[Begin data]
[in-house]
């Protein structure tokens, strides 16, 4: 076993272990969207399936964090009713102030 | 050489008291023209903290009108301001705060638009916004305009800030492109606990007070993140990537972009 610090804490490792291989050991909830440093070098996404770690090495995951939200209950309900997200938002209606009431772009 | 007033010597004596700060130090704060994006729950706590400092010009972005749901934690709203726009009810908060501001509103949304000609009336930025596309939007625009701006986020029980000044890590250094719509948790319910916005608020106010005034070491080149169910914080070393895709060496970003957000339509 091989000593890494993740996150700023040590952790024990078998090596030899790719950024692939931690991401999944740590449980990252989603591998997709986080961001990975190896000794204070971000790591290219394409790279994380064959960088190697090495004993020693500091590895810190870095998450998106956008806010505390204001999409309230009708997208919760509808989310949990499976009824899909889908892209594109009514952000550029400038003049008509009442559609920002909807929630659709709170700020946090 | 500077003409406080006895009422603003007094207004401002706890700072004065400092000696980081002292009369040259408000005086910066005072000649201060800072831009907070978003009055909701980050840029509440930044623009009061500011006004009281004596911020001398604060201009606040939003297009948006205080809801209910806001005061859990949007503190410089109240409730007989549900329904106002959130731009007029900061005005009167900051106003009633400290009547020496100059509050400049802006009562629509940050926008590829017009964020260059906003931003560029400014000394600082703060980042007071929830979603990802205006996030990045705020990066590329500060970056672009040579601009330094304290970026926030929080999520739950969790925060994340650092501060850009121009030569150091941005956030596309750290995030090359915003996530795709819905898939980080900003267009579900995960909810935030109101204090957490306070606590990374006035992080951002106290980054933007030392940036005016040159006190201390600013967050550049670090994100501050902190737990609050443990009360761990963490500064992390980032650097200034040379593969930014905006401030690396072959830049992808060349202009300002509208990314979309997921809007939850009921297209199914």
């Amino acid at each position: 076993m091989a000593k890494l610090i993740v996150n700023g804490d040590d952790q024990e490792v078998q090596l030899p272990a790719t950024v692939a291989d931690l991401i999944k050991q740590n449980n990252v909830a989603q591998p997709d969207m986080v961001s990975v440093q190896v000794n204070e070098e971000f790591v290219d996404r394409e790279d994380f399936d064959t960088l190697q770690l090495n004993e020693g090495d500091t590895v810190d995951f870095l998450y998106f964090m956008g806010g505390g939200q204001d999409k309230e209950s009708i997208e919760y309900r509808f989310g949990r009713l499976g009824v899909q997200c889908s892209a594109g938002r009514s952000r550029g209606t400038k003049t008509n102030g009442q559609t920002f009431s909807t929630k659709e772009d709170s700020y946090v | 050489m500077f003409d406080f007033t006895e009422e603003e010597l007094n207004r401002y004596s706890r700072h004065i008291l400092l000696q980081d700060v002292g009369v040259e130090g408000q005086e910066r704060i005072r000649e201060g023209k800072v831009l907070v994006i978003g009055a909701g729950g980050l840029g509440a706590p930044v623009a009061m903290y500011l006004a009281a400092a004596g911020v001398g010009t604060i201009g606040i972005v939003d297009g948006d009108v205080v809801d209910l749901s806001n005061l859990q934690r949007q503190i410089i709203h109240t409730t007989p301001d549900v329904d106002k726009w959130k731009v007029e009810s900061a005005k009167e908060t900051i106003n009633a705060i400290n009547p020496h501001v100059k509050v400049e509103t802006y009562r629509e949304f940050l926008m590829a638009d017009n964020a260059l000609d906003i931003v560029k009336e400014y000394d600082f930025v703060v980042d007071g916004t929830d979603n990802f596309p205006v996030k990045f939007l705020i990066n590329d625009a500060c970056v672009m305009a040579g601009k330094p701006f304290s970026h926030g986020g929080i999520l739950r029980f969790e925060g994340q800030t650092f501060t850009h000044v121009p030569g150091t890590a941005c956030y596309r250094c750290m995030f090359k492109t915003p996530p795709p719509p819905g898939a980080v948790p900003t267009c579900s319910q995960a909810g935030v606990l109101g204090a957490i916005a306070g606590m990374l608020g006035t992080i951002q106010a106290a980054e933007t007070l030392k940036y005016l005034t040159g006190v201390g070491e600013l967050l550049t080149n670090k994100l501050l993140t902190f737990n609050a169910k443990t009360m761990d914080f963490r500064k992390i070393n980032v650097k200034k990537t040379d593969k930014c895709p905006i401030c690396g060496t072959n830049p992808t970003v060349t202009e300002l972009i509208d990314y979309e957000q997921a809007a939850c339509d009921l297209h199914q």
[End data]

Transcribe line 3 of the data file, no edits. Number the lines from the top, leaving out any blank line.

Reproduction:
């Amino acid at each position: 076993m091989a000593k890494l610090i993740v996150n700023g804490d040590d952790q024990e490792v078998q090596l030899p272990a790719t950024v692939a291989d931690l991401i999944k050991q740590n449980n990252v909830a989603q591998p997709d969207m986080v961001s990975v440093q190896v000794n204070e070098e971000f790591v290219d996404r394409e790279d994380f399936d064959t960088l190697q770690l090495n004993e020693g090495d500091t590895v810190d995951f870095l998450y998106f964090m956008g806010g505390g939200q204001d999409k309230e209950s009708i997208e919760y309900r509808f989310g949990r009713l499976g009824v899909q997200c889908s892209a594109g938002r009514s952000r550029g209606t400038k003049t008509n102030g009442q559609t920002f009431s909807t929630k659709e772009d709170s700020y946090v | 050489m500077f003409d406080f007033t006895e009422e603003e010597l007094n207004r401002y004596s706890r700072h004065i008291l400092l000696q980081d700060v002292g009369v040259e130090g408000q005086e910066r704060i005072r000649e201060g023209k800072v831009l907070v994006i978003g009055a909701g729950g980050l840029g509440a706590p930044v623009a009061m903290y500011l006004a009281a400092a004596g911020v001398g010009t604060i201009g606040i972005v939003d297009g948006d009108v205080v809801d209910l749901s806001n005061l859990q934690r949007q503190i410089i709203h109240t409730t007989p301001d549900v329904d106002k726009w959130k731009v007029e009810s900061a005005k009167e908060t900051i106003n009633a705060i400290n009547p020496h501001v100059k509050v400049e509103t802006y009562r629509e949304f940050l926008m590829a638009d017009n964020a260059l000609d906003i931003v560029k009336e400014y000394d600082f930025v703060v980042d007071g916004t929830d979603n990802f596309p205006v996030k990045f939007l705020i990066n590329d625009a500060c970056v672009m305009a040579g601009k330094p701006f304290s970026h926030g986020g929080i999520l739950r029980f969790e925060g994340q800030t650092f501060t850009h000044v121009p030569g150091t890590a941005c956030y596309r250094c750290m995030f090359k492109t915003p996530p795709p719509p819905g898939a980080v948790p900003t267009c579900s319910q995960a909810g935030v606990l109101g204090a957490i916005a306070g606590m990374l608020g006035t992080i951002q106010a106290a980054e933007t007070l030392k940036y005016l005034t040159g006190v201390g070491e600013l967050l550049t080149n670090k994100l501050l993140t902190f737990n609050a169910k443990t009360m761990d914080f963490r500064k992390i070393n980032v650097k200034k990537t040379d593969k930014c895709p905006i401030c690396g060496t072959n830049p992808t970003v060349t202009e300002l972009i509208d990314y979309e957000q997921a809007a939850c339509d009921l297209h199914q």